I think I got it all. And I did not include the things I like doing, but hardly have time for (sewing, reading, etc.). The biggest area of selfishness right now is Grad school. It takes so much of my time, and it is not necessary at this time in my life. With my BA and teaching certificate, I would be hirable as a teacher if I ever needed to get an actual job. I am still young (just turned 25 today!!!), and I can always go back to school when my children are older and more self-sufficient. My husband and I have had a long talk and I have decided that not continuing with my own schooling would be a good decision for our family. Although my husband graciously offered to do whatever it took to keep me in school, I have decided that I am not willing to sacrifice my time with him or my children to earn a degree I do not need in the immediate future. While I am a little sad, I feel a HUGE burden lifted and feel much more relaxed. I still have many things on my plate, but I am hoping careful planning and consolidation will help me feel like I have more time to spend with my family.
In which areas do you need to add margin? Will it be hard for you to give up?
I am going out of order here to fit our schedule…
Dare 3: Ask your spouse to tell you three things that cause him/her to be uncomfortable or irritated with you. You must do so without attacking them or justifying your behavior. This is from their perspective only.
Background: How often do we fight with our spouse in the car and then step out at a gathering seconds later with smile on our faces like nothing just happened? We, as people, tend to be short with our husbands/wives, yet act like everything is perfect around others. We should treat our spouse like we treat others, because they should matter the most to us. Having good manners around our spouse should be the norm, even when no one else is around. Kendrick lays out three principles to put into place. The first is “Guard the Golden Rule.” We all remember this from elementary, when we were told we should treat others the way we would like to be treated. We should treat our spouses the same way we want them to treat us. This does not mean you will see an immediate difference in their response to you, but keep at it. The second is “No Double Standards.” Kendrick says we should “be as considerate to your spouse as you are to strangers and coworkers.” The third is “Honor Requests.” If your husband/wife has asked you to do something and it is within reason to do, than do it! They will notice that you start doing what they ask, and they will begin to respect that.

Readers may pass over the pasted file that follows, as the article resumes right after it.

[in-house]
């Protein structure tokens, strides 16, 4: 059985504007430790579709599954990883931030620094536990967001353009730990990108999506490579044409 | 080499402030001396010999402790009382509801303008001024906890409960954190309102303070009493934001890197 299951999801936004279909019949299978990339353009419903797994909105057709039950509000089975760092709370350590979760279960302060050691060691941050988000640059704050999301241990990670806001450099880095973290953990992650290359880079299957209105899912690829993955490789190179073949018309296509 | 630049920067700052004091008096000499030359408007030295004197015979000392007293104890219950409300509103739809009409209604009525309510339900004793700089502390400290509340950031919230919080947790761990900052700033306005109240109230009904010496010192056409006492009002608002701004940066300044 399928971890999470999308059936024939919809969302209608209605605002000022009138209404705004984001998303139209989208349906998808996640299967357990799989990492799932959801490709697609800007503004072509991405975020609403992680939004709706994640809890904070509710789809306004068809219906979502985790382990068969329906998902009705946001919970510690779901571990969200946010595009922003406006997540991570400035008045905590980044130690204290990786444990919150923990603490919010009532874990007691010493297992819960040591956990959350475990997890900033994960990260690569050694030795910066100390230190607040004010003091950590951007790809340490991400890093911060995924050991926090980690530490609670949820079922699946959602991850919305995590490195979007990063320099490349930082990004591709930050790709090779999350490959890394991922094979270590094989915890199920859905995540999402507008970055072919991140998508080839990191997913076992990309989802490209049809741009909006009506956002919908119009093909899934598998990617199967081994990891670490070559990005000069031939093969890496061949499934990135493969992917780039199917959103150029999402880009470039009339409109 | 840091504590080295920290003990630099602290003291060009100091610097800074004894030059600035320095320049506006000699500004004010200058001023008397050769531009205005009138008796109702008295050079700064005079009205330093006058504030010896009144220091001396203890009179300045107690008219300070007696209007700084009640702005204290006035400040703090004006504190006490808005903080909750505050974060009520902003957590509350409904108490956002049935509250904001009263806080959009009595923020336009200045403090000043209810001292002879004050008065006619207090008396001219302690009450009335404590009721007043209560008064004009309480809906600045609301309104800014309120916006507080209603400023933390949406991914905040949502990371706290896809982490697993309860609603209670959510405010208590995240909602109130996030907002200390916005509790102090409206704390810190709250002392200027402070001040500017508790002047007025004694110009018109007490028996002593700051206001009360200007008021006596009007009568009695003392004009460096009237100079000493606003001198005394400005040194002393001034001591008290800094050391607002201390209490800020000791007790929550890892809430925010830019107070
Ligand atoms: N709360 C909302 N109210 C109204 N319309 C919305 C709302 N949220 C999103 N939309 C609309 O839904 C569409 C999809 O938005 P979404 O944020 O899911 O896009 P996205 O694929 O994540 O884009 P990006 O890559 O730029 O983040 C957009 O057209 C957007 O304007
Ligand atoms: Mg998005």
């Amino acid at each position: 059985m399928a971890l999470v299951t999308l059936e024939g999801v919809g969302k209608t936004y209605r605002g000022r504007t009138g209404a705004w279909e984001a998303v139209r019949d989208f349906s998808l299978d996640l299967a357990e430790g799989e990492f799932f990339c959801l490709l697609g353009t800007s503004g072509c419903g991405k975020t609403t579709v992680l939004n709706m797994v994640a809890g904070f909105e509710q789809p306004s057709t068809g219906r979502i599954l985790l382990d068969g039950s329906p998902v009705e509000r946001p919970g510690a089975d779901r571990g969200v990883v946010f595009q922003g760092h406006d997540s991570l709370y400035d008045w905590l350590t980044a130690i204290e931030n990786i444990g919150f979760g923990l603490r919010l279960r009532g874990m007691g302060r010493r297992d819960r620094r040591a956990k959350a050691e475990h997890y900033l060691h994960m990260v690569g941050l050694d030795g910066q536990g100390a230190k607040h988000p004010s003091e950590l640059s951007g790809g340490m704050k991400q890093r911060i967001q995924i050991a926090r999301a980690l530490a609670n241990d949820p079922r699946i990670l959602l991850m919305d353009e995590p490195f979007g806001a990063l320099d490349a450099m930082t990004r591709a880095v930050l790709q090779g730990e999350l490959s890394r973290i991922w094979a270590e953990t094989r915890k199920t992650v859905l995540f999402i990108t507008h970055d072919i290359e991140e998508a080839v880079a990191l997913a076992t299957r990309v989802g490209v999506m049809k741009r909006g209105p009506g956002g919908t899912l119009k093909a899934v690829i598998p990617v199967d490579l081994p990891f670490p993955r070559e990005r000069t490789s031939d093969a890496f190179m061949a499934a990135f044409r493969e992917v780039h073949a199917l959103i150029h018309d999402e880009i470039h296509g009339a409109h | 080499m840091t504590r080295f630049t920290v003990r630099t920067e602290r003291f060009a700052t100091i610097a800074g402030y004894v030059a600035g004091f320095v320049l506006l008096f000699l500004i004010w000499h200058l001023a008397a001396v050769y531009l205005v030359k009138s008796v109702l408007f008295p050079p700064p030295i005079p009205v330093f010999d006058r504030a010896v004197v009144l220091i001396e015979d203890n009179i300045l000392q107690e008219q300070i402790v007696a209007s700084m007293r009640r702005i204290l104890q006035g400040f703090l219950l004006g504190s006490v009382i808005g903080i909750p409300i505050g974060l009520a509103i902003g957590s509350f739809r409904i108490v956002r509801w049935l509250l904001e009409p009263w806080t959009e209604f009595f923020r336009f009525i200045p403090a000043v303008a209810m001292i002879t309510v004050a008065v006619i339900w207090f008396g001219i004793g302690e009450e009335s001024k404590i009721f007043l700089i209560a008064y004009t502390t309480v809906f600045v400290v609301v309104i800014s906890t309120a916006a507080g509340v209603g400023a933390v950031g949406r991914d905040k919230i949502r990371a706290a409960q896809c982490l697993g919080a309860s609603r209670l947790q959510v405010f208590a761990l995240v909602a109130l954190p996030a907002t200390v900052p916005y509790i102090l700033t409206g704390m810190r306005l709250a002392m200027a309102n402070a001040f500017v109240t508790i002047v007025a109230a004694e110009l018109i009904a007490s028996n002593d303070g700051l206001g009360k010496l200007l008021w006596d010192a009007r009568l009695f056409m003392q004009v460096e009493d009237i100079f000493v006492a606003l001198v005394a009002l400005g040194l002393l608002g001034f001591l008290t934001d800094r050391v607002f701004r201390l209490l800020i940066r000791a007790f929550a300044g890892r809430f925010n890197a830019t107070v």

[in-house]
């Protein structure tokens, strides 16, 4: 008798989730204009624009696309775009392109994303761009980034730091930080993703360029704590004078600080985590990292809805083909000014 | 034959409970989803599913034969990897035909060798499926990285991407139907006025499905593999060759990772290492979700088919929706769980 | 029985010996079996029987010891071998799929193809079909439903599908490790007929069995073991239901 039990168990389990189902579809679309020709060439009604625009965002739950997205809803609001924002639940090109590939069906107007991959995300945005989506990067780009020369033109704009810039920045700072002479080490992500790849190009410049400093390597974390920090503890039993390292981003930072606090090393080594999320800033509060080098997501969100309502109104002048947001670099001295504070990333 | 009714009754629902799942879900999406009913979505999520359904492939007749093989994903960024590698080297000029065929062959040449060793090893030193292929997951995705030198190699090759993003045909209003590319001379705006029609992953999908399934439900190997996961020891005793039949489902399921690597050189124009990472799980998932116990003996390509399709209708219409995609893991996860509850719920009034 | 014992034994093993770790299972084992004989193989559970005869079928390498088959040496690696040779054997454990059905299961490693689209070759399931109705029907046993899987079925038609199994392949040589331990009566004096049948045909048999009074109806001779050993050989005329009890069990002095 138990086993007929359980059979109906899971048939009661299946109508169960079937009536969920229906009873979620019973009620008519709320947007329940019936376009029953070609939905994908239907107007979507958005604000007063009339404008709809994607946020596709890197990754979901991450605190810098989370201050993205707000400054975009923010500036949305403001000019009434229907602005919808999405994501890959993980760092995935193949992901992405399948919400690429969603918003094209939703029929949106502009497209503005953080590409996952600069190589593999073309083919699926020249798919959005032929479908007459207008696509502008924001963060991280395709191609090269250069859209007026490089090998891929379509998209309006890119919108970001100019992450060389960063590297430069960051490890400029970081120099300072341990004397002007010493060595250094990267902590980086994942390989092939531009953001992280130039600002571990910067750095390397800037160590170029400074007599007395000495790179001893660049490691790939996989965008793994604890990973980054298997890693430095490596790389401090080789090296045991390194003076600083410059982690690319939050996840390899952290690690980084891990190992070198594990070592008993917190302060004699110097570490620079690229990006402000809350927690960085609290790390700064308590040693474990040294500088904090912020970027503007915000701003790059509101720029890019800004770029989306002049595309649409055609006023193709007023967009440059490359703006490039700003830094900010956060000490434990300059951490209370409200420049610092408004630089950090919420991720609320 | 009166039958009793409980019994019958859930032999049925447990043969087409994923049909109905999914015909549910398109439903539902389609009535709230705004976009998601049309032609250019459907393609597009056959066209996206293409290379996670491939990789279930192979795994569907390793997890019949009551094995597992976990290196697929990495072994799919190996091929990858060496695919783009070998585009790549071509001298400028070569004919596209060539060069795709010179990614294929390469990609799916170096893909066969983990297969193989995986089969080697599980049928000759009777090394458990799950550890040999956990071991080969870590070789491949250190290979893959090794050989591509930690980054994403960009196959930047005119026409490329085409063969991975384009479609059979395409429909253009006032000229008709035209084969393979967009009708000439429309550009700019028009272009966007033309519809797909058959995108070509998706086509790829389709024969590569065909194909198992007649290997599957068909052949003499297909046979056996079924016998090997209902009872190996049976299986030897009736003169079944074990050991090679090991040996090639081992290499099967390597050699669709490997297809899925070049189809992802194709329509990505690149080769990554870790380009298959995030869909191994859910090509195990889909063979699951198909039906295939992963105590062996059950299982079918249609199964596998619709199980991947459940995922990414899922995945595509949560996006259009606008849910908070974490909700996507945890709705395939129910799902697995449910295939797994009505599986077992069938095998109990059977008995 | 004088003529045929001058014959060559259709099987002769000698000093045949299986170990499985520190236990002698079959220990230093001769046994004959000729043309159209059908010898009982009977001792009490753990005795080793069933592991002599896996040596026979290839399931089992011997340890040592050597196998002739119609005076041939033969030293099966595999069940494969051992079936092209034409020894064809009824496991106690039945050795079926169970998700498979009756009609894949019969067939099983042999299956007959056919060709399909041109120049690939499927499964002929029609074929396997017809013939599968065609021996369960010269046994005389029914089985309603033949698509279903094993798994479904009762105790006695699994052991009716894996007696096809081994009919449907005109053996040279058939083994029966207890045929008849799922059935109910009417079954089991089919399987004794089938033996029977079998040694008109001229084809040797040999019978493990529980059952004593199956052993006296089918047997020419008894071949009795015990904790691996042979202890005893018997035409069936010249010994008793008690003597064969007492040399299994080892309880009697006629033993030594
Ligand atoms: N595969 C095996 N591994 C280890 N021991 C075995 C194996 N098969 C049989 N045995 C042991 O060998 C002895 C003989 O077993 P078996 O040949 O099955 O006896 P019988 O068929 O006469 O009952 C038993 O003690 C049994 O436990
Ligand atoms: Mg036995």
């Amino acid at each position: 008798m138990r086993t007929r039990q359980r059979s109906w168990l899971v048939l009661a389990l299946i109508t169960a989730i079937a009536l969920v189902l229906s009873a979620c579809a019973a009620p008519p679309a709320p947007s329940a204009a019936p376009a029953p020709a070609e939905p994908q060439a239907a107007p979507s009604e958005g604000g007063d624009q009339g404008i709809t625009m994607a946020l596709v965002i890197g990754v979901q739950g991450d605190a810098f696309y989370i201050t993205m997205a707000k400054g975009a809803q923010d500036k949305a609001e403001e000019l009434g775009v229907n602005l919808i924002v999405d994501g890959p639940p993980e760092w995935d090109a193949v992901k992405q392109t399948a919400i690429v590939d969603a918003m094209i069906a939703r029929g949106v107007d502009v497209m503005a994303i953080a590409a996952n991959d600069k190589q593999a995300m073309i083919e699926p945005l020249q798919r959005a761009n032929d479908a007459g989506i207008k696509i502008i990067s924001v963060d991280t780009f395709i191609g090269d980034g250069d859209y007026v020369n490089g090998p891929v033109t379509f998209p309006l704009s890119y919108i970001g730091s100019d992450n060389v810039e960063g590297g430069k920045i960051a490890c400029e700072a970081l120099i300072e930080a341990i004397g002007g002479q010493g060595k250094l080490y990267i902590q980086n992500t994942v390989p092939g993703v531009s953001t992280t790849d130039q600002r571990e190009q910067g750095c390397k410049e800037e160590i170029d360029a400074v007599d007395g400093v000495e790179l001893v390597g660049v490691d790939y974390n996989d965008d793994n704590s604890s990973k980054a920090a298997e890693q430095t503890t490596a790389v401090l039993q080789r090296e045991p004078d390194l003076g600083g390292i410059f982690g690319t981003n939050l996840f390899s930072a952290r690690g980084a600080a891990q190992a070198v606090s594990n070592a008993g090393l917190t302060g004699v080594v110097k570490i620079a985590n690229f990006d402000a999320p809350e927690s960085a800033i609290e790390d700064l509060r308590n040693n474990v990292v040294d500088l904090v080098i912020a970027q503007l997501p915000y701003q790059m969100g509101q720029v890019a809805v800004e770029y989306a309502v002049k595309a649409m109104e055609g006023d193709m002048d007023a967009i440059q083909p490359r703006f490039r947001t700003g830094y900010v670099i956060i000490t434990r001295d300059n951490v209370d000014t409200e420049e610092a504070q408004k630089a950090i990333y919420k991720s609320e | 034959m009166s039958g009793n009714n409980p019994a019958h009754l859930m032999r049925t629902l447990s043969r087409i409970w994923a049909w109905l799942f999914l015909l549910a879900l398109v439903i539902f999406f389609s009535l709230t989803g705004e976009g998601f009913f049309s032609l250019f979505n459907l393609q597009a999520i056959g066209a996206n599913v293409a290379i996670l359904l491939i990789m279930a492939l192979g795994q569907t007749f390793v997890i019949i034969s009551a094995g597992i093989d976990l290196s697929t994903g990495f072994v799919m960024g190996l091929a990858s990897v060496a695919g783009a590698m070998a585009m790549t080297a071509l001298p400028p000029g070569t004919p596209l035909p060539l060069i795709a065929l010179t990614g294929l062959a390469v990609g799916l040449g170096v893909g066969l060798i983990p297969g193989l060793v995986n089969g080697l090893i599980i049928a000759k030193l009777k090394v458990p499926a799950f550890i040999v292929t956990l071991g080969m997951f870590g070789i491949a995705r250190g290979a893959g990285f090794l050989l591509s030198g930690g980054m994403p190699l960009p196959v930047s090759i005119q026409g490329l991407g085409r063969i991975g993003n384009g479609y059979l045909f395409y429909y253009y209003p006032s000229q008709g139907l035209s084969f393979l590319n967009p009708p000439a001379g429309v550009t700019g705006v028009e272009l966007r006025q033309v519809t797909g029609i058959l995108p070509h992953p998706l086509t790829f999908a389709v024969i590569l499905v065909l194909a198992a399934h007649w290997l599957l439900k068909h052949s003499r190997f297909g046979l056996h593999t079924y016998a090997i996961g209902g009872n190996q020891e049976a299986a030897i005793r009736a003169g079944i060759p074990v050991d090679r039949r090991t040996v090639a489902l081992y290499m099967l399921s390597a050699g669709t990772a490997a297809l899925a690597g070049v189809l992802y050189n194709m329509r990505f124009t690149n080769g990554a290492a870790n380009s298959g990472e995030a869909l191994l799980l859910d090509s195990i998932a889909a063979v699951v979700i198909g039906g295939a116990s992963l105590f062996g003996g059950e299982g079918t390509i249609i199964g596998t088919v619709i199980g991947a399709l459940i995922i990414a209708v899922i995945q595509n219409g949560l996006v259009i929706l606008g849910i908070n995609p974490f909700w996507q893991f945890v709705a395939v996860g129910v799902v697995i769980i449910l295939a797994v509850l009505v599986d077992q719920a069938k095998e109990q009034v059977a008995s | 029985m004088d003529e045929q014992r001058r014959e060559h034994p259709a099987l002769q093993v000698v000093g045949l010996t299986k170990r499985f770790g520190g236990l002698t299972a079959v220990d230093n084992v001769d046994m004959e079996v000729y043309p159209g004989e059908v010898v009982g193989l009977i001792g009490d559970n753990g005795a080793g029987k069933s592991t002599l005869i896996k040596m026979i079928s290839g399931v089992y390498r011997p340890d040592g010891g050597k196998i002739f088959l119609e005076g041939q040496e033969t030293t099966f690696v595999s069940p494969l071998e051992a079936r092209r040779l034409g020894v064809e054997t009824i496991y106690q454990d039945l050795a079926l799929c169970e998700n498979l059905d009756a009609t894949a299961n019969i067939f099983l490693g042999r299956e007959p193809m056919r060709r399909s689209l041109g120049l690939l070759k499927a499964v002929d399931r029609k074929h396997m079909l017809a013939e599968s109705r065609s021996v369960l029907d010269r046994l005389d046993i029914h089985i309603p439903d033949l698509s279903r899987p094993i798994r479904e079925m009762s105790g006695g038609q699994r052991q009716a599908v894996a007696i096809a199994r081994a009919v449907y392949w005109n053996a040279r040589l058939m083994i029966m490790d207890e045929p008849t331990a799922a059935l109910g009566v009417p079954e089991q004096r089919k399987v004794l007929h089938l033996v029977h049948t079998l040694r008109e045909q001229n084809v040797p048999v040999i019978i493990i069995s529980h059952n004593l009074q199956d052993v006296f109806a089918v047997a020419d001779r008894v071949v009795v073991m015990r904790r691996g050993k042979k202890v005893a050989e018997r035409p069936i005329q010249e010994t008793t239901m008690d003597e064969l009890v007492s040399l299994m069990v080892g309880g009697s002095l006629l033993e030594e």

My Experience: As we were driving yesterday, I asked my husband to tell me what I do to irritate him. He did not want to talk about it at all. He was not rude about it, and neither was I, but he said he really just didn’t want to think about it. Although his response may have been a small roadblock, I know what I do that irritates him. We have had arguments over it before, so I am well-aware of what I do that he dislikes. I always think I am right (and I still think I am MOST of the time), I am bossy, and I can interrupt when I am excited about something. These qualities are not attractive, and I am working on changing them. I also struggle with all three rules Kendrick challenges us with. This change will come very slowly, and it was one I have to do on my own. None of us are perfect, and I hope that by sharing my weaknesses/imperfections with you, you would be willing to assess yourself and accept the imperfectness in you. It is OK to have faults, and now is the time to assess ourselves and try to fix what we can.
Do you struggle with the three principles? Was your spouse quick to point out your weaknesses or did it take awhile to get them to open up?
Dare 2: In addition to saying nothing negative to your spouse again today, do at least one unexpected gesture as an act of kindness.